Paul Ayres as Charlie Price, Emma Crossley as Lauren and James Ballanger as Don. This meant we also had Michael Vinsen as Harry and 3 Swings in the factory. Simon Anthony Rhodes as Richard Bailey, Robin Mills as Mutt and Suzie McAdam as Gemma-Louise.

And as if that wasn’t exciting enough, we also had the 3 other male swings as Angels! Jason Winter covering Craig as Referee Angel, Dominic Tribuzio covering George as Splits/Bikini Angel and Robert Jones covering Ben.

By the end of the week Alan Mehdizadeh had returned to the role of Don and George Grayson to Splits/Bikini Angel, however this did not make the cast any less exciting as by Saturday we had Jane Milligan showing us her Trish, Catherine Millsom as Milan Stage Manager and Robin Mills covering Sean Needham in the factory. The return of George meant Dominic Tribuzio moved over to cover Referee Angel and Jason Winter onto cover Ben. I’m sure you can agree it has been a very exciting week at the show and anyone who managed to catch it received a truly special show with an incredible cast! The energy from the cast was brimming, they were having fun and enjoying their jobs! Each and everyone of them fully deserving of their opportunity to play the role and they all nailed it!

Paul’s Charlie is passionate and he brings an amazing emotion to the role. As an original London Cast Member Paul has been lucky to play Charlie many times and this shows, as he has truly put his own stamp on the role and sings the part, effortlessly, as if he has been doing it full time for years. Paul’s emotion really shows during the phone call to Lola, before Hold Me In Your Heart, when you are genuinely drawn in and feel for Charlie as he suddenly realises he pushed Lola away because of his own pride. Paul’s deliverance of the role is beautifully done with perfect timing and exceptional acting.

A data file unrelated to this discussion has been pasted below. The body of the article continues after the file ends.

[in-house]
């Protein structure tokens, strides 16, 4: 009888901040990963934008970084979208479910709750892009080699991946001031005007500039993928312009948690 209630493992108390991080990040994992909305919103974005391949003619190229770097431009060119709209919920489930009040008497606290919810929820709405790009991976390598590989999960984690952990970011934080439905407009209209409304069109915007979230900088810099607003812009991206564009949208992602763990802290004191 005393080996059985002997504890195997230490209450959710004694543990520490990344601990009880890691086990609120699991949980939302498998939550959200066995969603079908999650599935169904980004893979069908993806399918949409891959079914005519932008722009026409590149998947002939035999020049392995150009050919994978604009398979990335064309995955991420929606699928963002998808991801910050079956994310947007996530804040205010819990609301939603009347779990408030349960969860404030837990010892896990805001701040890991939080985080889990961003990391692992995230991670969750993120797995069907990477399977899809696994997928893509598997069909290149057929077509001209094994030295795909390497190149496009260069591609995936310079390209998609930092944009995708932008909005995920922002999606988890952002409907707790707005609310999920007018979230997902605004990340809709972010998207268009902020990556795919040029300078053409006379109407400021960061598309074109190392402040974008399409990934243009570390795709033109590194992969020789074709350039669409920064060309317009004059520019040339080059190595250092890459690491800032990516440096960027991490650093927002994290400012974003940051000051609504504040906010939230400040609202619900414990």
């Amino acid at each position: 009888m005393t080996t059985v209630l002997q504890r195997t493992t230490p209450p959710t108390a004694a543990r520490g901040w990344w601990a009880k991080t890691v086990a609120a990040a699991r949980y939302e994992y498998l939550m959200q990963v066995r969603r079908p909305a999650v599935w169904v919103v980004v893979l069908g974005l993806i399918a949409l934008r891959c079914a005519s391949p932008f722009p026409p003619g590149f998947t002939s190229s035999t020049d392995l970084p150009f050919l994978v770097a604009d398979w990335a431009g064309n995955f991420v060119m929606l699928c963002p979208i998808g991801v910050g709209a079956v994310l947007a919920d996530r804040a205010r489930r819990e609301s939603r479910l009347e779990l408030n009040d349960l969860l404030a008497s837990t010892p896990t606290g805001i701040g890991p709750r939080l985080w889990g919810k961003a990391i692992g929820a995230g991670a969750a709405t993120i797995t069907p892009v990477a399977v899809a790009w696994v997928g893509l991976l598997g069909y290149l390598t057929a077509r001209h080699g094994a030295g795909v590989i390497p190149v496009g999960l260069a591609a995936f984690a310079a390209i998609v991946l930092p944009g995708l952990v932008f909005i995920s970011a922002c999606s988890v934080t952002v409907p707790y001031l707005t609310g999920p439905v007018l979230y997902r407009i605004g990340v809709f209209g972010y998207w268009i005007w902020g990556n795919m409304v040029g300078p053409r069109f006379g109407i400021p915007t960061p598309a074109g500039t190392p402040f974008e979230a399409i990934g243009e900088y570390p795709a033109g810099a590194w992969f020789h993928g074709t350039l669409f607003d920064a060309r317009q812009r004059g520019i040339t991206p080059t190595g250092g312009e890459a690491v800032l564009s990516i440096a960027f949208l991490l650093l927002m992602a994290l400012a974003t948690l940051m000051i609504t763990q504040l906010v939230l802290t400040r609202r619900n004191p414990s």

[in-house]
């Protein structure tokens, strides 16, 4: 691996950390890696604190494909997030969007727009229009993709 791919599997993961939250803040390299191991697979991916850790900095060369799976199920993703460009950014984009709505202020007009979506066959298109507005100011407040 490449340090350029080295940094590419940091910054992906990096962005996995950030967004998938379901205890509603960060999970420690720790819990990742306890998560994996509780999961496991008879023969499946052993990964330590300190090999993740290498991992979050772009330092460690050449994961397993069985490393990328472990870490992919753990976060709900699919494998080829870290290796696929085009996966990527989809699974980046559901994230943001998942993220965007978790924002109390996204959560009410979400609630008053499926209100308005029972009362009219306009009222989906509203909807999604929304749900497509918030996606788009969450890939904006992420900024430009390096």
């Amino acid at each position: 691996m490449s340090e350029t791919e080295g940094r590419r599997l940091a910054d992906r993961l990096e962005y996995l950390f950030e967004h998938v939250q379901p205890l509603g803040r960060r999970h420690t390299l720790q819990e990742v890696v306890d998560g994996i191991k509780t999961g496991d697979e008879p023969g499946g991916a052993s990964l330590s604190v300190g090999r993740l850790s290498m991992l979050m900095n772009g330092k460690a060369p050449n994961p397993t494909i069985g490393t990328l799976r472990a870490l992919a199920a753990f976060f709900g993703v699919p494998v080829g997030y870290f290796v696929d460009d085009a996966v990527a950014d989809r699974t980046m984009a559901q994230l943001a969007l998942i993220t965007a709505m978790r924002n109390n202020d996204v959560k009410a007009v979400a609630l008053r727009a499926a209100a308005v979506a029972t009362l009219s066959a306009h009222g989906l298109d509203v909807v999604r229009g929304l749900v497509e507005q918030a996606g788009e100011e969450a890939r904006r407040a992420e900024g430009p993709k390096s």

Emma’s Lauren is fun, natural and energetic. At no point do you feel she is overplaying the part for laughs. You can really connect to the role through Emma’s portrayal as she progresses through the show and fights to help the man, she wants to be with, achieve his dreams and help save the family business. Emma gets the chance to show off the full potential of her beautiful voice during History Of Wrong Guys and brings a bit of playfulness to the character. As the week went on you could really see Emma growing in the part and experimenting to put her own twist on it and the development she has made truly shone through by Saturday.

James Ballanger has a very different take to the role of Don, portraying the character slightly more cocky than angry, a little bit like the Original West End Don, Jamie Baughan. Although James still keeps the character’s dislike of Lola alive, he plays it out in a more placid sense. James’s voice really shines through during the final song, as he bursts onto the cat walk and surprises Charlie by bringing everyone along. As he belts out the lines, he then hits, and holds, a very impressive note, receiving rapturous applause from the audience.

Jane Milligan as Trish is comical genius! Her slapdash, straight to the point, take on the role has the audience in stitches and her feistyness when defending Don, particularly during In This Corner, is played with brilliant hilarity. Jane also gets an opportunity to show off her impressive vocal range when covering this this track.